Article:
In South Africa, there used to be a leper colony surrounded by a high wall, its one gate heavily guarded. To enter meant never to exit. Dr. Halbeck, a Church of England missionary, once stood atop a nearby hill, and looking down into the compound, saw two men sowing peas. One had no hands, the other no feet. He with no hands was carrying on his back him with no feet. The latter carried a bag of seed and at regular intervals dropped a pea which the other man pressed into the ground with his foot. Two Moravian missionaries heard this story, and driven by the love of Christ, entered the colony, never to leave again. Robert Murray McCheyne said of these two missionaries, “May we not blush, and be ashamed before God, that we, redeemed with the same blood, and taught by the same spirit should yet be so unlike these men in vehement, heart-consuming love to Jesus and the souls of men.”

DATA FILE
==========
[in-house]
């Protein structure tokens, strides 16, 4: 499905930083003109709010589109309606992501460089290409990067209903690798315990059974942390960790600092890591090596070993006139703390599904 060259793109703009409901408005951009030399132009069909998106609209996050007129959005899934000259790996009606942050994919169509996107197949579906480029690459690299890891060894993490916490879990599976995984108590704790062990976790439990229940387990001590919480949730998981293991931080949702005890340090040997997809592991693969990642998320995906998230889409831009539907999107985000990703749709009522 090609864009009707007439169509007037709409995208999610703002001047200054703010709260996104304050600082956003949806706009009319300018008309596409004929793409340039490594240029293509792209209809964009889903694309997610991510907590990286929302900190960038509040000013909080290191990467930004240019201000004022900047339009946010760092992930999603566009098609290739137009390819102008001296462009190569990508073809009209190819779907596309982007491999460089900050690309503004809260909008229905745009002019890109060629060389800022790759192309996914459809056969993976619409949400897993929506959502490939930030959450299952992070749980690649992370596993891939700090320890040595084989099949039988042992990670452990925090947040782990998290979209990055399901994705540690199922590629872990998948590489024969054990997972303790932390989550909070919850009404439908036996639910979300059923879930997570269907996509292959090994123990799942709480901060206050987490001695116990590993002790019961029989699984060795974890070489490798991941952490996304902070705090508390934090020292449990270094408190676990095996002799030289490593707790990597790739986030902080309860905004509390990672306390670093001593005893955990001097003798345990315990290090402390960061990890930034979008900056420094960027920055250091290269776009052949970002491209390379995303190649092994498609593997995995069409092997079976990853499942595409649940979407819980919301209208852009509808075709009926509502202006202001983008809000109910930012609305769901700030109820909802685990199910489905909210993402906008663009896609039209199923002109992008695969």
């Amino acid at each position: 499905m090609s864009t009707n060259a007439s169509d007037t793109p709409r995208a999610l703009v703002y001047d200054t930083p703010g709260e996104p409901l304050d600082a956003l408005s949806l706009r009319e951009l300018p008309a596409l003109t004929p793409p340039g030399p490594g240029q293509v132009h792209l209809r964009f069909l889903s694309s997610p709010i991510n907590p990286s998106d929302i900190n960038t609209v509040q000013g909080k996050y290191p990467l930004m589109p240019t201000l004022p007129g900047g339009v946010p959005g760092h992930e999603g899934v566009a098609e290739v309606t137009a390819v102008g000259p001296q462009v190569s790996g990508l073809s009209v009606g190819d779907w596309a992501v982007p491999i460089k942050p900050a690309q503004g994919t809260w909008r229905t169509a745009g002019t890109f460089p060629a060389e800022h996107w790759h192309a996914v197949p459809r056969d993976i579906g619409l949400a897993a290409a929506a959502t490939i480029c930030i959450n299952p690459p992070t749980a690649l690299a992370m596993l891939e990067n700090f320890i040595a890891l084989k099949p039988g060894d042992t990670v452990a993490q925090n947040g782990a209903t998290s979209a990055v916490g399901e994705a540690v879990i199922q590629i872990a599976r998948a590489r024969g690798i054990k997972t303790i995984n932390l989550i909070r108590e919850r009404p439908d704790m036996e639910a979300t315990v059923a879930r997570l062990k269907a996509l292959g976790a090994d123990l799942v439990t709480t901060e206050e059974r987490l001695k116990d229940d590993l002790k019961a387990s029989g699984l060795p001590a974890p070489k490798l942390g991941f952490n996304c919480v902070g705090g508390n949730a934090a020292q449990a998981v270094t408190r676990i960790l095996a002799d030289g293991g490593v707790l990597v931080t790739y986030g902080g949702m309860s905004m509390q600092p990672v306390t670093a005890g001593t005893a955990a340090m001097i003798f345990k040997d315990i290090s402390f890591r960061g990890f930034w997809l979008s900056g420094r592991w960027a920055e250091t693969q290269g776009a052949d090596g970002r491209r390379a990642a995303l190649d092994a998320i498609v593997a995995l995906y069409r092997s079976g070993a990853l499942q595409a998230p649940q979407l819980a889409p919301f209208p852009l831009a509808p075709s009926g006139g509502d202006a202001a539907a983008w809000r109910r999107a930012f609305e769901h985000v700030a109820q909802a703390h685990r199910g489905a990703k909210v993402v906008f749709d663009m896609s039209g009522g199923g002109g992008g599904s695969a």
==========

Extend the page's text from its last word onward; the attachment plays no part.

Ours is a kind, gentle, loving Savior to be proud of. Before Christ came, the world was cold and inhospitable. As historians can best determine, antiquity holds no trace of any organized charitable effort. Disinterested benevolence did not exist.
Christians won the day by providing a haven where people could flee Rome’s harshness. Jesus made this world friendlier. Due to Him we have child labor laws, orphanages, old folks homes, hospitals, Florence Nightingale, Red Cross, YMCA, Salvation Army, St. Francis, St. Patrick, Mother Teresa, Billy Graham, Santa Claus.
The secularists want to mimic our high ethic, but not surrender to our Savior. This cannot be, for Christianity is possible only when Christ is present, empowering a person from within. Christianity, its teachings, and its compassion are moot without Christ at the helm. As the “New York Observer” reported in the last century, atheism makes a great outcry about its philanthropy, but religion does the work.